For all of Shadow of Mordor’s myriad problems, one area where it excels is its much touted Nemesis enemy AI system. Each game will randomly assign several Uruks to high-level positions in Sauron’s army, each their own name, personality, strengths and weaknesses. To gain an advantage against them, some lower ranking soldiers can be interrogated to learn the locations of the Nemeses as well as their abilities to best formulate a plan for defeating them. If you should fall in battle to one of these powerful monsters, their strength level and ranking will increase. Similarly, dying to a common enemy will result in the foe that dealt the fatal attack receiving his own name and rank. When you die in battle or choose to advance time, the Nemeses will advance in rank, ensuring the next encounter will prove more of a challenge. Some may even fight one another to grow in power.

 

The most impressive feature of the Nemesis system is that these enemies will actually learn from past fights. If they should kill Talion or escape a fight, there’s a possibility their tactics will change. A Captain formerly weak to stealth or ranged attacks may be immune to them when faced a second time. They’ll even remember previous fights. One General I attempted to kill by siccing a Caragor on managed to get away before I could finish him off. When I confronted him again, he mocked me for not having a beast to hide behind.

 

I quickly learned that simply defeating a Nemesis in combat isn’t a guarantee that they’re dead. After my first battle with an Uruk Captain named “Norsko the Funny One” in which I won, he returned three times at various points in the game to seek revenge, displaying new injuries and wounds with each successive appearance. The only true sign that a Nemesis won’t come back is if you manage to decapitate them with a final attack. While I do have problems with the game extending its already dull storyline with interminable combat, it actually is useful to seek out as many Nemeses as possible to collect Runes, items which can be equipped to Talion’s weapons to improve their efficacy and provide stat boosts. It’s crucial to seek out Runes that restore health after killing an enemy as there’s no other way to replenish your life in combat other than seeking out herbs, which leaves you temporarily defenseless.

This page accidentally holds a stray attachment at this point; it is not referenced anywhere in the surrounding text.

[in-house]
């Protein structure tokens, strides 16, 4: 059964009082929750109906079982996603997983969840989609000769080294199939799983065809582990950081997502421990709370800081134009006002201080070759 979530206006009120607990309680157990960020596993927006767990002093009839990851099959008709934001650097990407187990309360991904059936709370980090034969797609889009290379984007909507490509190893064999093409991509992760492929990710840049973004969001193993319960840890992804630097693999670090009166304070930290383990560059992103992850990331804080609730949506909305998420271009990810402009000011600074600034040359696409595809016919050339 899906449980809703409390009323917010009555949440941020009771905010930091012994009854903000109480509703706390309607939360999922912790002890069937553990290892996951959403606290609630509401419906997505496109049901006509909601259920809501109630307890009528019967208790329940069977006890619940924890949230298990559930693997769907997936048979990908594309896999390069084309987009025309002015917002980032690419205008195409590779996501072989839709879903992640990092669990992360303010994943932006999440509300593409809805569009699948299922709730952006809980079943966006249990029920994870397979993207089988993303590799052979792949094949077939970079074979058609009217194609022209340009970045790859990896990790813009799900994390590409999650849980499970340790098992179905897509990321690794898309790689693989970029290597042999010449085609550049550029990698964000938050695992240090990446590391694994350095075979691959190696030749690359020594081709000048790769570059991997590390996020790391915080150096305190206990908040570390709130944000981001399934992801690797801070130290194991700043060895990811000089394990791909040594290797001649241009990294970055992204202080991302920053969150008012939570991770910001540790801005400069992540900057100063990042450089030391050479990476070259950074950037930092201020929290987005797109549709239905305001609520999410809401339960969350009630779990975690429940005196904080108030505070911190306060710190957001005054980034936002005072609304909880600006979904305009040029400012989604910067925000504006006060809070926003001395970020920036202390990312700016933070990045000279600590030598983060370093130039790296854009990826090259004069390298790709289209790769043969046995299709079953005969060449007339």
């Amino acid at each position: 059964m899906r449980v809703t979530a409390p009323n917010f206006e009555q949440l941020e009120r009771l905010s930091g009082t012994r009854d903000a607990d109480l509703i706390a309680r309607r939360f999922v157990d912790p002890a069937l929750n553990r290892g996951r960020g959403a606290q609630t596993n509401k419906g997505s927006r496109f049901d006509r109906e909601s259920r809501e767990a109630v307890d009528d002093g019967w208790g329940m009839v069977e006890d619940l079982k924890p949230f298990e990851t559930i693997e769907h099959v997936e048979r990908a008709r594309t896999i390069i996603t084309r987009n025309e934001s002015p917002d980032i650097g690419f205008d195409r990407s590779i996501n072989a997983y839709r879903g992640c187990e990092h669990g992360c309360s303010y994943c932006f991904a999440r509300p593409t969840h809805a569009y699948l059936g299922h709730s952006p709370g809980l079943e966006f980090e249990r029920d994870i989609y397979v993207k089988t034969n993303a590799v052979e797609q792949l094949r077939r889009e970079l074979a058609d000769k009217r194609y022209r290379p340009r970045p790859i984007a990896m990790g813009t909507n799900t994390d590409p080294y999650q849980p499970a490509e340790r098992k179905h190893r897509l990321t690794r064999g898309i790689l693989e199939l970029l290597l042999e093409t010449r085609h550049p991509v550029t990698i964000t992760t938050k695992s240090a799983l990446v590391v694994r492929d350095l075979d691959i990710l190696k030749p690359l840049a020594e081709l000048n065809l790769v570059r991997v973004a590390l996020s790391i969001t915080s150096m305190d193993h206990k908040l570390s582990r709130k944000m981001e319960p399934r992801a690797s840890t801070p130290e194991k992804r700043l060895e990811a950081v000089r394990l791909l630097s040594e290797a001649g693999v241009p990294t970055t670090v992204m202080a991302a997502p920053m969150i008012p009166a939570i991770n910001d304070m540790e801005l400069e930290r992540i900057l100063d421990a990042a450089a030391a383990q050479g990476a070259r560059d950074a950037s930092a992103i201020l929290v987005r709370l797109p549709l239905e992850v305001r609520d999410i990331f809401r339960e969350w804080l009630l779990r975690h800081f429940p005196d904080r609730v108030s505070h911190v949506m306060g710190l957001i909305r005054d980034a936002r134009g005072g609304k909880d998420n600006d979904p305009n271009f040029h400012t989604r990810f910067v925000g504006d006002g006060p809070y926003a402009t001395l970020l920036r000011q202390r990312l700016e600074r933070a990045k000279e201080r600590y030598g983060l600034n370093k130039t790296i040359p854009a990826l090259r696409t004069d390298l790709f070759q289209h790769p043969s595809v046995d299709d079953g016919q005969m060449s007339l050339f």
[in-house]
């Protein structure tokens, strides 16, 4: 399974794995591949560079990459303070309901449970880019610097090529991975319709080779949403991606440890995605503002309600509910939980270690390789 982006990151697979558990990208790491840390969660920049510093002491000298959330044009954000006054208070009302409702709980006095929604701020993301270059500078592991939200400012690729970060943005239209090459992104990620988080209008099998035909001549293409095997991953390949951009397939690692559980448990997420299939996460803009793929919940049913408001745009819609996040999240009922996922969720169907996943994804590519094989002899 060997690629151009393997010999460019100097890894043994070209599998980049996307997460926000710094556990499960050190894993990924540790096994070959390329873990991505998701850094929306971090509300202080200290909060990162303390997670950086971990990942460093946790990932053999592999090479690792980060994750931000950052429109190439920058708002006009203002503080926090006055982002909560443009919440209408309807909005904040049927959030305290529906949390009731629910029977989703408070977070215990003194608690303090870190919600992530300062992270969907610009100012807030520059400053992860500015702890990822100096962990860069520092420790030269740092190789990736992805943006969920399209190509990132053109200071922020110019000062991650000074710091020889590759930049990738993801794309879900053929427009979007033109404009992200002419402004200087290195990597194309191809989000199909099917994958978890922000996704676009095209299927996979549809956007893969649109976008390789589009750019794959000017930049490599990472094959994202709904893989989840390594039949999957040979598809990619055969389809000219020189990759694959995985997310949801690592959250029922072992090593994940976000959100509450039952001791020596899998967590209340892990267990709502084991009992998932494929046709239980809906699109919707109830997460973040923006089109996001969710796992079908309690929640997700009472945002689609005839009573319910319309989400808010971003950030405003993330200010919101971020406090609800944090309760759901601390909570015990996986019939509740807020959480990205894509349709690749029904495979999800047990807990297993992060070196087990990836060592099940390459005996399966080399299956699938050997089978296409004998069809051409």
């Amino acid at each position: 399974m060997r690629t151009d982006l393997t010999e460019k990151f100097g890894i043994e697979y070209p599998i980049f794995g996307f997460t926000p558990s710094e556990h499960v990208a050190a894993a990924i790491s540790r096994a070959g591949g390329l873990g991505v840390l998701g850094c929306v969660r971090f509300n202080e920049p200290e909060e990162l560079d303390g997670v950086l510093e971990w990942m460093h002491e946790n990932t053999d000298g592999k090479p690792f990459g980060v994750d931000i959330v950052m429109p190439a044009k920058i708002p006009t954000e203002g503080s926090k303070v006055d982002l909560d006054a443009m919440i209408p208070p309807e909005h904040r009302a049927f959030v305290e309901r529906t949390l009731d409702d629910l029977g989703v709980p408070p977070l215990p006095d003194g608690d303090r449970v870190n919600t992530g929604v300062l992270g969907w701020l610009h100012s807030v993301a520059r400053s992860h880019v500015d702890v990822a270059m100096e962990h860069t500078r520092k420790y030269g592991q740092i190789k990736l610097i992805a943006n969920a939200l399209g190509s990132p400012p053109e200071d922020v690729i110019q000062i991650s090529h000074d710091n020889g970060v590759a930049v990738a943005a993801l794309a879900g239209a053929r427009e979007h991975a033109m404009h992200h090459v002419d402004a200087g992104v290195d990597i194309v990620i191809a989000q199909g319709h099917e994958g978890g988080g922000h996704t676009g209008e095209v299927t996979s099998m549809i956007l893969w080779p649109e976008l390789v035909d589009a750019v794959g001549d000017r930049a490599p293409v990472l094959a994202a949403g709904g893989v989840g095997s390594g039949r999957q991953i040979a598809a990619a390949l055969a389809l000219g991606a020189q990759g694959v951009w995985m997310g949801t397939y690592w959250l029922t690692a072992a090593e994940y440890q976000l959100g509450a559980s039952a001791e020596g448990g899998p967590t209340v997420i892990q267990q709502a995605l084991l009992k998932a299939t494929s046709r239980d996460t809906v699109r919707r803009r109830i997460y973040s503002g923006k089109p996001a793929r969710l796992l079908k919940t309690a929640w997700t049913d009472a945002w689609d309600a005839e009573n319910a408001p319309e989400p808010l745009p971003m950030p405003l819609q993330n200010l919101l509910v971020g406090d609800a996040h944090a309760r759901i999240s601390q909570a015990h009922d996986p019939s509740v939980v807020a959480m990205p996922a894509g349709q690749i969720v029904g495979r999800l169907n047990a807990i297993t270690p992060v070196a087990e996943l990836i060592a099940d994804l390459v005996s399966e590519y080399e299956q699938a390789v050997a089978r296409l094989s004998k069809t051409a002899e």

The Nemesis system is a significant leap forward in programming enemy AI, but it’s ultimately wasted in a horrible game. It would have been better suited to a tactical RPG or turn-based strategy game where enemies can adapt to your maneuvers not only between campaigns, but during them as well. And in the end, tracking down these elite monsters is ultimately futile. Despite being told that killing Nemeses will “weaken Sauron’s power”, no matter how many you defeat, more will eventually take their place.

 

Visuals are standard quality for this console generation. The color palette relies heavily on dark shades and muted tones to fit its “gritty” environment, though it mostly makes everything appear dull and unappealing. Adding to that problem are landscapes which are virtually identical from one end of the map to the other. Udun is a barren rocky waste while Nurn is just constant grassland along a coastline. There are hardly any unique features to distinguish one region from another. The only area where it seems serious effort was shown would be the execution animations. When a character is killed in a cutscene there is almost always significant blood spilled and bodily mutilation. It’s a bit hard to watch at first, especially during the introduction when Talion’s family is murdered, but after seeing similar death scenes dozens of times over and over again, it loses any impact. The gore is simply present to make the game seem “edgy” and “mature” without actually discussing mature themes. There’s nothing to say about the sound design; it’s a standard dark fantasy orchestration with booming drums and ominous horns.

 

My opinion is in the minority as Shadow of Mordor has received considerable praise from other critics. While I disagree with them, I can’t fault them for liking it, but at the same time I can’t understand why they enjoyed it. Shadow of Mordor is a horrible game. Monolith had an opportunity to deliver their own interpretation of Middle Earth and squandered it for an overdone story about a wronged man using violence to seek closure, a theme that I imagine Tolkien would have vehemently rejected. The few impressive gameplay features cannot compensate for an overall experience that rushes its halfhearted story to the conclusion as quickly as possible while dragging out sections between campaigns with overwhelming fights. I can understand why Warner Bros. was so eager to bribe YouTube reviewers in exchange for positive reviews; they clearly had little faith in the game, and the end result shows why. I wouldn’t be surprised if after some time passes, critics who rated  Shadow of Mordor so highly will revisit it and see the flaws are more egregious.